Generative AI models can identify social determinants in highly complex visit notes, study finds

Generative AI models can identify social determinants of health (SDOH) in doctors’ notes, a new study finds.

SDOH like housing and income are major drivers of health outcomes. But these factors are notoriously underdocumented in existing EHR structured data, study authors wrote in npj Digital Medicine. And while a subset of billing codes exists to capture SDOH data for quality improvement and health equity efforts, they are sorely underutilized.

To tackle the issue, a team at Mass General Brigham led by Danielle Bitterman, M.D., a physician in the Department of Radiation Oncology at Brigham and Women’s Hospital, fine-tuned language models to spot rare references of SDOH in visit notes of cancer patients getting radiotherapy.

Their study showed that the models, when finely tuned, could identify the vast majority of patients (nearly 94%) with an adverse SDOH. This could augment efforts to identify patients who may benefit from social resource support, the study said.

Health disparities linked to SDOH are particularly important in cancer care, where patients face a complex and demanding medical journey. The distance a patient lives from a major medical center or the support they have from a partner can substantially influence outcomes.

“We should use all the information that we have on these patients in a safe way to try and support their care proactively,” Bitterman told Fierce Healthcare.

Bitterman is also a faculty member of the AI in Medicine Program, housed at Mass General Brigham. The program is a collaborative of about half a dozen labs that focus on translating safe and effective AI into clinical practice. 

To train the language models, Bitterman’s team manually reviewed 800 clinician notes from the Department of Radiation Oncology at Brigham and Women’s Hospital. Because only 3% of sentences in the training set contained any SDOH mention, they also used ChatGPT to generate 900 additional synthetic examples to further train the models.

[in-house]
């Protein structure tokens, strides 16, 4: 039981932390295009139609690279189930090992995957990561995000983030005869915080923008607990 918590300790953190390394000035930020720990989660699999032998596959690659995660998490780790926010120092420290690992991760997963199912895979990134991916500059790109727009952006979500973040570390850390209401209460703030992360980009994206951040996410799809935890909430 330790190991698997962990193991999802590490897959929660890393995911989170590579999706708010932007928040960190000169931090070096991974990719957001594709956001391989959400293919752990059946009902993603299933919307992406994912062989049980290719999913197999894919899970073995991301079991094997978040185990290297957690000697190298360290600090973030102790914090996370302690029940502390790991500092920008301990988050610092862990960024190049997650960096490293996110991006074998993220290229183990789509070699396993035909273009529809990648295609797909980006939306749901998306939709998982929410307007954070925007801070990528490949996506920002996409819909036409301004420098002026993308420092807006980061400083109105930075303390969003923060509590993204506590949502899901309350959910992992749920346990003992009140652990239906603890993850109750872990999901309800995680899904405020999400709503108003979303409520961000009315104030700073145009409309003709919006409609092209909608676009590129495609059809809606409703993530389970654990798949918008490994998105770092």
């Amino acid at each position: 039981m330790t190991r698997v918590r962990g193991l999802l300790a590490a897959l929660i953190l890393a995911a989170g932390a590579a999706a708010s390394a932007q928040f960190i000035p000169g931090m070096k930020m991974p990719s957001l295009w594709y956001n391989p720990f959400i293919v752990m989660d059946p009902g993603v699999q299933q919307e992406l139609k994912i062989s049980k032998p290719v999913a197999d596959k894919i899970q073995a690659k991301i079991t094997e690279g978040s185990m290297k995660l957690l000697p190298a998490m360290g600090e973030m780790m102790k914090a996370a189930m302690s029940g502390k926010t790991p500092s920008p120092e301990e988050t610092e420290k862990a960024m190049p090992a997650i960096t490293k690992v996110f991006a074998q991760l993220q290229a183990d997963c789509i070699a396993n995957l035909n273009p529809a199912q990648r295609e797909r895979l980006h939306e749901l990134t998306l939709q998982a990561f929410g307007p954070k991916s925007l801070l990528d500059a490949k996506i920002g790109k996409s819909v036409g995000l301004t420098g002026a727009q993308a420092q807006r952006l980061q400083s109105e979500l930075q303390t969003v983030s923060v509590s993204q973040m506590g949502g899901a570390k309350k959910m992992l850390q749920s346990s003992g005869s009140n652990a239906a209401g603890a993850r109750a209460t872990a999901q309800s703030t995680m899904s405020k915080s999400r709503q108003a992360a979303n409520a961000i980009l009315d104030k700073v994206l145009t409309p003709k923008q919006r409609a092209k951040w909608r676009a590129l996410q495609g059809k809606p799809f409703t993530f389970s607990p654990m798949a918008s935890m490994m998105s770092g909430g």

They tagged sentences that referred to one or more of several predetermined SDOH: employment status, housing, transportation, parental status if the patient has a minor, relationships and presence or absence of social support.

The team then tested their models using an additional 400 clinic notes from patients treated with immunotherapy at Dana-Farber Cancer Institute and from patients admitted to the critical care units at Beth Israel Deaconess Medical Center. 

Additionally, the researchers compared the language models they trained to much larger generalist models like OpenAI’s GPT-4. They found that the specialized models the team used were less likely than OpenAI’s GPT-4 to change their determination about an SDOH based on a person’s race, ethnicity or gender — in other words, the smaller models were less prone to bias.  

Large language models like GPT-4 are more expensive to use and often less accessible than smaller, more specialized models, per Bitterman.

Further, "if we start relying on the proprietary models, not the open-source models, we start to get into the question of who has access,” Bitterman said.

As a next step, Bitterman hopes to quantify how this type of data extraction could improve the physician experience and patient outcomes. But she is under no delusions about how difficult it can be to operationalize such an application of AI. Many things have to be considered, from clinician alert fatigue to mitigating bias to patient consent. 

“We’re at just the inflection point of these models entering clinic,” Bitterman said. “The risk of bias is very real.”

Many SDOH can be sensitive in nature, and a patient may not want them brought up, she added. It behooves healthcare professionals to think about how each patient might want or not want AI to be used on their data.

“AI models, because they can process so much data, … can find hidden correlations that may reveal sensitive information about patients,” Bitterman said.

Key to mindful development and integration of AI is to include patients, Bitterman said. Her lab actively collaborates with patient advocacy organizations and is planning studies on how patients want to interact with language models. 

“The public right now does not have enough of a voice in how AI is being developed and implemented,” she said. If practitioners begin using AI to inform care and not telling patients about it, that could cause harm.

“We’re going to lose a lot of trust early on and lose a lot of the amazing opportunity of AI to support healthcare,” Bitterman said.